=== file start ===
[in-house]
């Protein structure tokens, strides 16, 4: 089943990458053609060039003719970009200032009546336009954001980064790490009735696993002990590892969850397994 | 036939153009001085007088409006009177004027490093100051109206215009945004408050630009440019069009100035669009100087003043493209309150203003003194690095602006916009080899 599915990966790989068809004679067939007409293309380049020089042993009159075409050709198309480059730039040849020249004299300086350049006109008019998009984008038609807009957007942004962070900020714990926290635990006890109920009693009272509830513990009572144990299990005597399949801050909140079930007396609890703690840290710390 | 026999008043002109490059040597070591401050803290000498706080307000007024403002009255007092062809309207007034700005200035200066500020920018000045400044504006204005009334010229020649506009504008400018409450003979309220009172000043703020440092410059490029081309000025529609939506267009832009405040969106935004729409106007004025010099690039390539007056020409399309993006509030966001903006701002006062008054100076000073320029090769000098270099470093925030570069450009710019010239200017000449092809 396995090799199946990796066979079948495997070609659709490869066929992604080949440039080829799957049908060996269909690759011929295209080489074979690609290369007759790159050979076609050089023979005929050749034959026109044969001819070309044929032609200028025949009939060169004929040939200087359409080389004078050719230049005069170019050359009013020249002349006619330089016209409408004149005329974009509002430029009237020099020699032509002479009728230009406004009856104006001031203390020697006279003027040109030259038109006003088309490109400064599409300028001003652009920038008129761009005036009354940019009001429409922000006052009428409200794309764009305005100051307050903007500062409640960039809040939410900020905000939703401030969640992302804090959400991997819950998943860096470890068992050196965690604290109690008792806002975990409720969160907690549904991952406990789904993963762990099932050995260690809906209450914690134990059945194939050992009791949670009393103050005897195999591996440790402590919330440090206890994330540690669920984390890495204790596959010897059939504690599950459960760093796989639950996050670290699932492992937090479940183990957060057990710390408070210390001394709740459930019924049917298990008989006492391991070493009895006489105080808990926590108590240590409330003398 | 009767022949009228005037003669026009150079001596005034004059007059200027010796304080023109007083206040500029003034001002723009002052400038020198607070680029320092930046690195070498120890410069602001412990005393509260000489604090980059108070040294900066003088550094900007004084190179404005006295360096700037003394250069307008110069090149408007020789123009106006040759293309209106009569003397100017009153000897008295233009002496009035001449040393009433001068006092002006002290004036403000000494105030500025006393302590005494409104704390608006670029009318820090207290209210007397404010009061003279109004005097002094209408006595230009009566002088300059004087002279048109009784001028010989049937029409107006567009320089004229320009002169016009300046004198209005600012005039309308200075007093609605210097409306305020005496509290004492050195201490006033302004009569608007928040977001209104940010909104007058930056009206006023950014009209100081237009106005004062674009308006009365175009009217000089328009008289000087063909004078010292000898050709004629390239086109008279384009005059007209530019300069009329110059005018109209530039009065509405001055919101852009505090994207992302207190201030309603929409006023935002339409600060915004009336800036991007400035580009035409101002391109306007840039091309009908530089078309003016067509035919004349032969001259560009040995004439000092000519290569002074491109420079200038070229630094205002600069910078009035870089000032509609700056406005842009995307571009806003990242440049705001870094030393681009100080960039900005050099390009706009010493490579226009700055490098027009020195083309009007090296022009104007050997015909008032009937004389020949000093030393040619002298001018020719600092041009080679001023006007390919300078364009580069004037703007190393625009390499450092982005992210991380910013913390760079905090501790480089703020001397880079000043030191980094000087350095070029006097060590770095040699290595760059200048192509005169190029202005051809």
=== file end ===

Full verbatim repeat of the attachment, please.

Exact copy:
[in-house]
């Protein structure tokens, strides 16, 4: 089943990458053609060039003719970009200032009546336009954001980064790490009735696993002990590892969850397994 | 036939153009001085007088409006009177004027490093100051109206215009945004408050630009440019069009100035669009100087003043493209309150203003003194690095602006916009080899 599915990966790989068809004679067939007409293309380049020089042993009159075409050709198309480059730039040849020249004299300086350049006109008019998009984008038609807009957007942004962070900020714990926290635990006890109920009693009272509830513990009572144990299990005597399949801050909140079930007396609890703690840290710390 | 026999008043002109490059040597070591401050803290000498706080307000007024403002009255007092062809309207007034700005200035200066500020920018000045400044504006204005009334010229020649506009504008400018409450003979309220009172000043703020440092410059490029081309000025529609939506267009832009405040969106935004729409106007004025010099690039390539007056020409399309993006509030966001903006701002006062008054100076000073320029090769000098270099470093925030570069450009710019010239200017000449092809 396995090799199946990796066979079948495997070609659709490869066929992604080949440039080829799957049908060996269909690759011929295209080489074979690609290369007759790159050979076609050089023979005929050749034959026109044969001819070309044929032609200028025949009939060169004929040939200087359409080389004078050719230049005069170019050359009013020249002349006619330089016209409408004149005329974009509002430029009237020099020699032509002479009728230009406004009856104006001031203390020697006279003027040109030259038109006003088309490109400064599409300028001003652009920038008129761009005036009354940019009001429409922000006052009428409200794309764009305005100051307050903007500062409640960039809040939410900020905000939703401030969640992302804090959400991997819950998943860096470890068992050196965690604290109690008792806002975990409720969160907690549904991952406990789904993963762990099932050995260690809906209450914690134990059945194939050992009791949670009393103050005897195999591996440790402590919330440090206890994330540690669920984390890495204790596959010897059939504690599950459960760093796989639950996050670290699932492992937090479940183990957060057990710390408070210390001394709740459930019924049917298990008989006492391991070493009895006489105080808990926590108590240590409330003398 | 009767022949009228005037003669026009150079001596005034004059007059200027010796304080023109007083206040500029003034001002723009002052400038020198607070680029320092930046690195070498120890410069602001412990005393509260000489604090980059108070040294900066003088550094900007004084190179404005006295360096700037003394250069307008110069090149408007020789123009106006040759293309209106009569003397100017009153000897008295233009002496009035001449040393009433001068006092002006002290004036403000000494105030500025006393302590005494409104704390608006670029009318820090207290209210007397404010009061003279109004005097002094209408006595230009009566002088300059004087002279048109009784001028010989049937029409107006567009320089004229320009002169016009300046004198209005600012005039309308200075007093609605210097409306305020005496509290004492050195201490006033302004009569608007928040977001209104940010909104007058930056009206006023950014009209100081237009106005004062674009308006009365175009009217000089328009008289000087063909004078010292000898050709004629390239086109008279384009005059007209530019300069009329110059005018109209530039009065509405001055919101852009505090994207992302207190201030309603929409006023935002339409600060915004009336800036991007400035580009035409101002391109306007840039091309009908530089078309003016067509035919004349032969001259560009040995004439000092000519290569002074491109420079200038070229630094205002600069910078009035870089000032509609700056406005842009995307571009806003990242440049705001870094030393681009100080960039900005050099390009706009010493490579226009700055490098027009020195083309009007090296022009104007050997015909008032009937004389020949000093030393040619002298001018020719600092041009080679001023006007390919300078364009580069004037703007190393625009390499450092982005992210991380910013913390760079905090501790480089703020001397880079000043030191980094000087350095070029006097060590770095040699290595760059200048192509005169190029202005051809």